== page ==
At the request of the boy’s father, who retains sole custody of the 17-year-old, we’ve agreed not to identify the boy.

According to a report from the Department of Early Education and Care, obtained by WBUR and The Eye, the boy was hospitalized for four days. State investigators say the boy appears to have ingested an unprescribed medication.

The law center's report cites several instances of medication error at the school. No names are used, but one case matches the experience of Mazer's son. The report says the student was found unresponsive and sent to a local hospital before being transferred to Boston. It says the student had a strong, non-prescribed anti-psychotic medication in their system.

Chamberlain’s program director, Diane Wilson, says the school conducted an internal investigation into the boy's hospitalization, but could not pinpoint the source of the substance.

"We were not able to determine how the student could have obtained the medication that was in question," she said. "What’s important to note is that we’re the ones who supplied the hospital with that information. We asked them to test for a wide variety of medications because we were concerned about the student’s safety.”

Investigators from the Massachusetts Department of Early Education and Care told the school it needed to reevaluate its policy around administering medications. The school says its medication error rate is now lower than most local hospitals.

Some of Mazer's allegations were among those deemed to be without merit by the law center. Her son remains at Chamberlain. The boy’s father declined to comment on why.

Defenders And Critics Of The School

Opinions on just how well Chamberlain meets the needs of its students depend somewhat on whom you ask.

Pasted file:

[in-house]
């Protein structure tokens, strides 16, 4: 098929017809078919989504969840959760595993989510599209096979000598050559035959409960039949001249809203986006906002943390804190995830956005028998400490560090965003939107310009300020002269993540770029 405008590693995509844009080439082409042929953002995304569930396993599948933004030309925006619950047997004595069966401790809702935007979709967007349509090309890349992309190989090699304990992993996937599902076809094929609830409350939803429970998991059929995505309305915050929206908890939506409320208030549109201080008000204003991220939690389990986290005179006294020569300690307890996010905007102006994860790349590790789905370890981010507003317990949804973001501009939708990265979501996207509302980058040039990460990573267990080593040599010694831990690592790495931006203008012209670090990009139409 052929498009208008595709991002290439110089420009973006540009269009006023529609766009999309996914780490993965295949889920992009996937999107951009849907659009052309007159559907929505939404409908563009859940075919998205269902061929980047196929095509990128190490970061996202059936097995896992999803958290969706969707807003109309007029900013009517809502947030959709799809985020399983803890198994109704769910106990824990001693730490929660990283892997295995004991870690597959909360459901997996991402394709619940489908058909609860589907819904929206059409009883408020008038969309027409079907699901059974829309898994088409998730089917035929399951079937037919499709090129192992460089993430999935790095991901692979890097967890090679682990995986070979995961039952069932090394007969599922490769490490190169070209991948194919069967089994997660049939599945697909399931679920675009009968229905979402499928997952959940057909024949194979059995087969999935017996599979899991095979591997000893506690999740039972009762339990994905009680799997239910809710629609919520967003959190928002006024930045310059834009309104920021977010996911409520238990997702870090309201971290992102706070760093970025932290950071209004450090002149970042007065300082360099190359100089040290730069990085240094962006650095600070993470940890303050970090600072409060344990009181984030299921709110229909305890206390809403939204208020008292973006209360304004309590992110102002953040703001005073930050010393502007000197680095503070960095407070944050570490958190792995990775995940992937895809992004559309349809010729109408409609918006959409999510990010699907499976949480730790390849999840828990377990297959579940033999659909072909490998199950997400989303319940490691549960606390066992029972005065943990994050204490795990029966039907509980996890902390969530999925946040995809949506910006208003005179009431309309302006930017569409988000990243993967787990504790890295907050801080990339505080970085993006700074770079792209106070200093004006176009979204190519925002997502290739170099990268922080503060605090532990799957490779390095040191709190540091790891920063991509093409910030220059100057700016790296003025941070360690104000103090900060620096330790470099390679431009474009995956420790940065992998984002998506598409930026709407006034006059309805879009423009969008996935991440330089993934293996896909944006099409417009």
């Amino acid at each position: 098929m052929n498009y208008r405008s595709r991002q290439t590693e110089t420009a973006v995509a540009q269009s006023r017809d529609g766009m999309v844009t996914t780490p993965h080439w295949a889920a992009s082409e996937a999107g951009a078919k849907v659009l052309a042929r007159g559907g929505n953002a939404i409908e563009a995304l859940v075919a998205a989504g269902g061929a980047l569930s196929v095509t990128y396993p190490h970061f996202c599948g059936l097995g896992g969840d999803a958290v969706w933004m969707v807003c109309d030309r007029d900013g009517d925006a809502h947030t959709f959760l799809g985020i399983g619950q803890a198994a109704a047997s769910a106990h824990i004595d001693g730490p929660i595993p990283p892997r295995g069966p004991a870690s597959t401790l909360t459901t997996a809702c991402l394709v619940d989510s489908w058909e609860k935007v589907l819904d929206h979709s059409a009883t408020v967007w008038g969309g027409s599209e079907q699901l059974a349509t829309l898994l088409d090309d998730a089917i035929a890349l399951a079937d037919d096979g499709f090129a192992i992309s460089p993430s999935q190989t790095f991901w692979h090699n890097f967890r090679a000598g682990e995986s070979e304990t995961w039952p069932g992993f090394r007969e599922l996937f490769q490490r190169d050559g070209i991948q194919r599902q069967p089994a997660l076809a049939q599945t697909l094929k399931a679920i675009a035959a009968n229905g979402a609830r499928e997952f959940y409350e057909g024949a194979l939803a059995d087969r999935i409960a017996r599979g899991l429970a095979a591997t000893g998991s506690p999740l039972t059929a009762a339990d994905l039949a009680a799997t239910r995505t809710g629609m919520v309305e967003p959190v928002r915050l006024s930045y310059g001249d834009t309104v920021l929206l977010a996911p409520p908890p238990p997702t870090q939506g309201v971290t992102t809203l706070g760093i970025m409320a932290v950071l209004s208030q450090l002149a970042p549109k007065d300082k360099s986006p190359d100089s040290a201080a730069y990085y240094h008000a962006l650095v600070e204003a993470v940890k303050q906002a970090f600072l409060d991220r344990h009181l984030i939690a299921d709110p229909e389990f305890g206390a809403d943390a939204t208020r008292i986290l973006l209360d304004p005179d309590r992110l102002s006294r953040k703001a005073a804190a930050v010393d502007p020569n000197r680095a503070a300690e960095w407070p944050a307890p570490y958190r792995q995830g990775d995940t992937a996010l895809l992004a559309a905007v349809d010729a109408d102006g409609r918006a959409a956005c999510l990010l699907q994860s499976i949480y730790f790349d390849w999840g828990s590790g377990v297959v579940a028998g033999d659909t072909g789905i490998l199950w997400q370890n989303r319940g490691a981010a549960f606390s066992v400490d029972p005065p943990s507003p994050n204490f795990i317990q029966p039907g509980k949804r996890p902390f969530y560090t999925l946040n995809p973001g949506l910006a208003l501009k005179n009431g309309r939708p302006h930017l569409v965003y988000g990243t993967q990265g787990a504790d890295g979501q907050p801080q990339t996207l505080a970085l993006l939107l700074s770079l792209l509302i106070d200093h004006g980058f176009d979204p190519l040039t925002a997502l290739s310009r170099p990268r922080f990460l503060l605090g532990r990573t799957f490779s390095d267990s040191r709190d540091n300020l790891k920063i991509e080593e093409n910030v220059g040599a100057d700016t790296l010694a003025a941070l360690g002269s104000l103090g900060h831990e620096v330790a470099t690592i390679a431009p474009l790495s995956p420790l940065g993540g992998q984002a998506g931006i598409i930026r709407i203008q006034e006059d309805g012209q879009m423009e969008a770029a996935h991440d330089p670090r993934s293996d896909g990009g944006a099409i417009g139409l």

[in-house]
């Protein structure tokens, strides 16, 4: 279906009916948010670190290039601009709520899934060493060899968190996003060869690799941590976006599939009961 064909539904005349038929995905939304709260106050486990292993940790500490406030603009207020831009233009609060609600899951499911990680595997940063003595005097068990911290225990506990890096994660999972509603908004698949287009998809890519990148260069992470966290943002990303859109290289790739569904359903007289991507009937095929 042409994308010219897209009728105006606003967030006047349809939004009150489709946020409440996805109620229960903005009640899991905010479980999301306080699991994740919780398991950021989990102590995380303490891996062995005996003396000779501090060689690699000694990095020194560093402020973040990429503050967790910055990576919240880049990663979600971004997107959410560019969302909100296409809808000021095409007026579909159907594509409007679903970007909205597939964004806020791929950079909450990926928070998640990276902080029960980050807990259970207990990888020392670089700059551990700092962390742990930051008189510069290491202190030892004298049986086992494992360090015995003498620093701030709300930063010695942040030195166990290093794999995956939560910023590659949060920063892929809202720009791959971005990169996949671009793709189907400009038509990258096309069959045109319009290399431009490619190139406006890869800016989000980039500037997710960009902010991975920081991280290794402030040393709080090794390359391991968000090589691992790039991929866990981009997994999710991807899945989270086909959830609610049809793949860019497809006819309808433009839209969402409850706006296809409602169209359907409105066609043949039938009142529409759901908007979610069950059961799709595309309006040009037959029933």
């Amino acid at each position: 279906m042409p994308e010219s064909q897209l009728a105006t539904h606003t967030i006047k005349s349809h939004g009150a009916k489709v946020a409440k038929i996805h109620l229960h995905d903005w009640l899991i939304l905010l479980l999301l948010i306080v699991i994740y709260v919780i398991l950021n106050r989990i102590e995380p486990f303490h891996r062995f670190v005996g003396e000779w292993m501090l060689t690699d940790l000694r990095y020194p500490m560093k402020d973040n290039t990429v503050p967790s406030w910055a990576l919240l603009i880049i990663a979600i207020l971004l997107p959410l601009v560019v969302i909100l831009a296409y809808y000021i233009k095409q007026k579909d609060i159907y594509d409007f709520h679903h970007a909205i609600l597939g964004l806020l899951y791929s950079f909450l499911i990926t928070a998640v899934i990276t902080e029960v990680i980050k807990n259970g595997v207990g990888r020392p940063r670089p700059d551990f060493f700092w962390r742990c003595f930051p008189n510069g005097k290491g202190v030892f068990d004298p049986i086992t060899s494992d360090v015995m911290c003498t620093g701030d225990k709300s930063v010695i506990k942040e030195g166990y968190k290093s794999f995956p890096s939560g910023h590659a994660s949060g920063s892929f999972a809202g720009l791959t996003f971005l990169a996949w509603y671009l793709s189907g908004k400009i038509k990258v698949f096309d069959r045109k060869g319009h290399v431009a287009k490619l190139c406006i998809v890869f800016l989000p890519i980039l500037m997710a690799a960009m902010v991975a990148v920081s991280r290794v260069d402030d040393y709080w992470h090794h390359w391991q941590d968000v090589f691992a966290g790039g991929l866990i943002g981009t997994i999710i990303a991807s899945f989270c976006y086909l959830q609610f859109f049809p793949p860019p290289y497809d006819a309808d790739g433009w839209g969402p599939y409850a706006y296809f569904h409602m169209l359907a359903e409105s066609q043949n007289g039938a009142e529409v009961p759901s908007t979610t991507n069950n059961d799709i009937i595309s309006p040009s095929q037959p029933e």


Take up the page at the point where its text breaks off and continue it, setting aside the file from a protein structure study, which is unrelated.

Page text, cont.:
School officials connected reporters with several parents who consider Chamberlain to be a second home for their children.

Take Laura Matacchiera, of Hainesport, New Jersey. “Chamberlain has been the most successful with her," Matacchiera said of her daughter. "They work with her and her type of population excellent. They’re just, I can’t say anything bad about them.”

We’ve agreed not to name Matacchiera's 19-year-old daughter in order to protect her medical privacy.

After her daughter spent time in and out of a New Jersey state psychiatric hospital, Matacchiera says the family fought to get the girl back at Chamberlain, where she'd had great success in 2013. The daughter is now a residential student at the school.

"We knew we wanted her there, she wanted to be back there, so, truthfully, you can sleep at night because you know where your child is," Matacchiera said. "When she was in the state hospital, I worried. I know she’s getting appropriate care and they’re caring at Chamberlain."

Jaclyn Dinan's 13-year-old son retreats to his room after arriving home from school. (Jesse Costa/WBUR)
Jaclyn Dinan's 13-year-old son retreats to his room after arriving home from school. (Jesse Costa/WBUR)

But the school also has its critics.

“Don’t put your child at Chamberlain. If you want them to be safe, cared for and respected, I would keep looking for another school," said Jaclyn Dinan, from Pembroke, New Hampshire, who sent her 13-year-old son to Chamberlain in 2014.

The boy has a diagnosis of high-functioning autism and a condition similar to bipolar disorder. When her son aged out of his special education school in New Hampshire, Dinan looked for a new school. As part of that process, she said she looked online for news reports about abuse at schools, or anything "alarming," as she put it.

Some licensing reports for private special education schools are published online. But those reports do not include any history of allegations — or documented cases — of mistreatment at a school.

Dinan now counts her son among those cases of mistreatment investigated by the DLC. She says another student sexually harassed her son, and staff excessively restrained and even slapped the boy in the face. The law center findings reiterate what Dinan shared with us, saying that after slapping her son, a staff member asked others to take over before she did something to get herself fired.

On top of that, Dinan's son experienced what she says was a traumatic altercation with a female staff member at Chamberlain. Though names aren't used, the dispute is mentioned in the law center's findings as an example of verbal abuse inflicted by staff on students.

Dinan's son told her over the phone what he alleged the staff member said: "He said that she said, ‘When you’re older and you’re in prison, you’re not going to be able to speak, ‘cause you’re gonna have a d--- in your mouth.' "

The Chamberlain School would not respond to that allegation, citing student privacy.